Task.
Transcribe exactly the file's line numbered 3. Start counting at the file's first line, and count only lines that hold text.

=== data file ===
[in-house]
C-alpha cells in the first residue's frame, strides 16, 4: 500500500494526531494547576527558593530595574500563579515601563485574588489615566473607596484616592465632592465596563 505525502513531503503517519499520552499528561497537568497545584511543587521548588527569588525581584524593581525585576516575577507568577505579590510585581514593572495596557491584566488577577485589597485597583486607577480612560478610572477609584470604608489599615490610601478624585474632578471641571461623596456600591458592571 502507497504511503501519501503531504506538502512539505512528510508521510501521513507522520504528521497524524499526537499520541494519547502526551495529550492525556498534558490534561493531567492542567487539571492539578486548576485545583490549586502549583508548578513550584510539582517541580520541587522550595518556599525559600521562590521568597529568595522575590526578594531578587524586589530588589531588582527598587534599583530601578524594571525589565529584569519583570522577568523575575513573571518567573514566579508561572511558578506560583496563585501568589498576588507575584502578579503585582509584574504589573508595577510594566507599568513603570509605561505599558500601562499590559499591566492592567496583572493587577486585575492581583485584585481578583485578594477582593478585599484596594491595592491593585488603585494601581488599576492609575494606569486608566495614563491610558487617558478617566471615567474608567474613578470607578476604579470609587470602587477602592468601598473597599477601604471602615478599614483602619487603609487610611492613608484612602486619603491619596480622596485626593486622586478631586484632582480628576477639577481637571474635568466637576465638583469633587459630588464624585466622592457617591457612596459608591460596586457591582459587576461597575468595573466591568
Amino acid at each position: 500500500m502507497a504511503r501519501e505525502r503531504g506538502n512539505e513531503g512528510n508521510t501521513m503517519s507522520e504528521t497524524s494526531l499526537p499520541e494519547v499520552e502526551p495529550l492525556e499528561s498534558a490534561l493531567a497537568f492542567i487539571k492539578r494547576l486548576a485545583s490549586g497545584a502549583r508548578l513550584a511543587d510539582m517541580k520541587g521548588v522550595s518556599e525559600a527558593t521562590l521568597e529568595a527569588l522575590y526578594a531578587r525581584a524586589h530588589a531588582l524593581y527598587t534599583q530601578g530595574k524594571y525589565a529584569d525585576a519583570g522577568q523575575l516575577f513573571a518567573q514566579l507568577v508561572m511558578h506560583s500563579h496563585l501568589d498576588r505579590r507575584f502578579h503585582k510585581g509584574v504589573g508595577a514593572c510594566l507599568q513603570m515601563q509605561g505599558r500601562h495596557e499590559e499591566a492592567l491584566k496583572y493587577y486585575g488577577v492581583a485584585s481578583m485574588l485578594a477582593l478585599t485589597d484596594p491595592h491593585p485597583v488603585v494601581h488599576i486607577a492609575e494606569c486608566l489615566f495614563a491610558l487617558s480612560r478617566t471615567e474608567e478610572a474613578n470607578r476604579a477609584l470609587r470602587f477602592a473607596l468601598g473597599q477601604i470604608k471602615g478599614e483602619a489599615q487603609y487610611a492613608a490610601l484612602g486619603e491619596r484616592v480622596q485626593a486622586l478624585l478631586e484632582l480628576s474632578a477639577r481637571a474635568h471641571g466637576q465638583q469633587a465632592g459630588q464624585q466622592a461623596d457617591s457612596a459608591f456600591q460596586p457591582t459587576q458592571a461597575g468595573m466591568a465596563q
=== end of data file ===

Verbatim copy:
Amino acid at each position: 500500500m502507497a504511503r501519501e505525502r503531504g506538502n512539505e513531503g512528510n508521510t501521513m503517519s507522520e504528521t497524524s494526531l499526537p499520541e494519547v499520552e502526551p495529550l492525556e499528561s498534558a490534561l493531567a497537568f492542567i487539571k492539578r494547576l486548576a485545583s490549586g497545584a502549583r508548578l513550584a511543587d510539582m517541580k520541587g521548588v522550595s518556599e525559600a527558593t521562590l521568597e529568595a527569588l522575590y526578594a531578587r525581584a524586589h530588589a531588582l524593581y527598587t534599583q530601578g530595574k524594571y525589565a529584569d525585576a519583570g522577568q523575575l516575577f513573571a518567573q514566579l507568577v508561572m511558578h506560583s500563579h496563585l501568589d498576588r505579590r507575584f502578579h503585582k510585581g509584574v504589573g508595577a514593572c510594566l507599568q513603570m515601563q509605561g505599558r500601562h495596557e499590559e499591566a492592567l491584566k496583572y493587577y486585575g488577577v492581583a485584585s481578583m485574588l485578594a477582593l478585599t485589597d484596594p491595592h491593585p485597583v488603585v494601581h488599576i486607577a492609575e494606569c486608566l489615566f495614563a491610558l487617558s480612560r478617566t471615567e474608567e478610572a474613578n470607578r476604579a477609584l470609587r470602587f477602592a473607596l468601598g473597599q477601604i470604608k471602615g478599614e483602619a489599615q487603609y487610611a492613608a490610601l484612602g486619603e491619596r484616592v480622596q485626593a486622586l478624585l478631586e484632582l480628576s474632578a477639577r481637571a474635568h471641571g466637576q465638583q469633587a465632592g459630588q464624585q466622592a461623596d457617591s457612596a459608591f456600591q460596586p457591582t459587576q458592571a461597575g468595573m466591568a465596563q